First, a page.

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Relationships of body habitus and SUV indices with signal-to-noise ratio of hepatic 18F-FDG PET

Research output: Contribution to journalArticlepeer-review

G. Keramida, A. Dunford, M. Siddique, G.J. Cook, A.M. Peters

Original languageEnglish
Pages (from-to)1012–1015
JournalEuropean Journal of Radiology
Issue number5
Early online date3 Mar 2016
Accepted/In press26 Feb 2016
E-pub ahead of print3 Mar 2016
PublishedMay 2016


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    1_s2.0_S0720048X16300699_main.pdf, 553 KB, application/pdf

    Uploaded date:03 Mar 2016

    Version:Accepted author manuscript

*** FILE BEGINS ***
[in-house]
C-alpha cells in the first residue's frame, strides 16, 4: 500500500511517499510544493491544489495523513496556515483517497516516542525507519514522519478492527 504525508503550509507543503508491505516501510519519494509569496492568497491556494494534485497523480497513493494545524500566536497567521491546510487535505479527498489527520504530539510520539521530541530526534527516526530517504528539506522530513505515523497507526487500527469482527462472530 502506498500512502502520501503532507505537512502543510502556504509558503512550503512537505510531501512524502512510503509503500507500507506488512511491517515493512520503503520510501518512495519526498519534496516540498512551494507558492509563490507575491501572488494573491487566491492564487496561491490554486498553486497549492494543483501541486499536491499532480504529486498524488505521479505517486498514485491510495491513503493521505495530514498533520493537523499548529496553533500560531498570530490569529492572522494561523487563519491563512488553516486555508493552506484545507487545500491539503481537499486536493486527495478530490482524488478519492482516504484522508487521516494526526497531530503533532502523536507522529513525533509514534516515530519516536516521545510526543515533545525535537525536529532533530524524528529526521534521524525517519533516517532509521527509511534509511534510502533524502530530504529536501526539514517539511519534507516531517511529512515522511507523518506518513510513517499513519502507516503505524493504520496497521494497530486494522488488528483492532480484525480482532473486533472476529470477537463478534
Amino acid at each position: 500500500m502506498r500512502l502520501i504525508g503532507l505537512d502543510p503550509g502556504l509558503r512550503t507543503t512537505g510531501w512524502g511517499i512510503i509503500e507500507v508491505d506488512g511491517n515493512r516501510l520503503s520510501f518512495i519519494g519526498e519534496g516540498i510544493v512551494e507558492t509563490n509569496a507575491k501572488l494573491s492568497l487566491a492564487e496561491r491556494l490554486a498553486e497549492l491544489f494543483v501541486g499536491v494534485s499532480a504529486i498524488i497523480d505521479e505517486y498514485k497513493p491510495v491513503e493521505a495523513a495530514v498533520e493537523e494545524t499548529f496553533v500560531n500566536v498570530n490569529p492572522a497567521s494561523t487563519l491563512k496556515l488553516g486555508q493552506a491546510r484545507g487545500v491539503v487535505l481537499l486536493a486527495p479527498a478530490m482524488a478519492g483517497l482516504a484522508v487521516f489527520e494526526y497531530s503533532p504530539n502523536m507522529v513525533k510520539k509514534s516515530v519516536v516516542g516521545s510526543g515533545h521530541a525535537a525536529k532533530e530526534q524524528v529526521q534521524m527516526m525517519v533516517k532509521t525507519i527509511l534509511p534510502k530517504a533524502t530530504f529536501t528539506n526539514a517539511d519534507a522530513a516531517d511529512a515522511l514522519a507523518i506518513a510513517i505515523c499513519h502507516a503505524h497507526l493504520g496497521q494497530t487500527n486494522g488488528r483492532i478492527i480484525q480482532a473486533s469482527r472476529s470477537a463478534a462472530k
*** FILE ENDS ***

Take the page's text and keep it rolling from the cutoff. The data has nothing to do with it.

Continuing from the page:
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AbstractObjective Tissue accumulation of 18F-FDG is quantified as standardised uptake value (SUV), which may be expressed as the voxel maximum (SUVmax) or mean (SUVmean). SUVmax/SUVmean may be a marker of hepatic steatosis, while the coefficient of variation (CV) of SUV may be a marker of hepatic fat distribution heterogeneity (HFDH). Alternatively, they may reflect low signal-to-noise ratio (‘noise’) in obese persons in whom hepatic steatosis is common. The study aim was to compare the impact of body size on noise versus SUV and CT density (CTD). Methods Dynamic PET was performed (30 × 1 min frames) following FDG injection in 60 patients undergoing routine PET/CT. Hepatic FDG clearance was measured using Patlak-Rutland graphical analysis with abdominal aorta as input. Noise was quantified as the standard deviation (SD) of the plot residuals (ignoring the first 2 frames), normalised to the intercept (NRMSD). SUVmax, SUVmean and CTD were measured from 60 min whole body PET/CT. CV of SUV and SD of CTD were quantified in 28/60 patients using texture analysis. Results NRMSD correlated with weight (r = 0.49; p < 0.0001) and BMI (r = 0.48; p = 0.0001). SUVmax, SUVmean, SUVmax/SUVmean, CV of SUV, CTD, and SD of CTD all correlated strongly with weight and BMI (p < 0.0001). However, they correlated weakly with NRMSD, the strongest being SUVmax (r = 0.34; p = 0.008) and SD of CTD (r = 0.42; n = 28; p = 0.026). Conclusions Noise is increased in overweight/obese persons but has little effect on SUV indices, CTD and their variabilities. SUVmax/SUVmean and CV of SUV are therefore, to some extent, markers of hepatic steatosis and HFDH, respectively.

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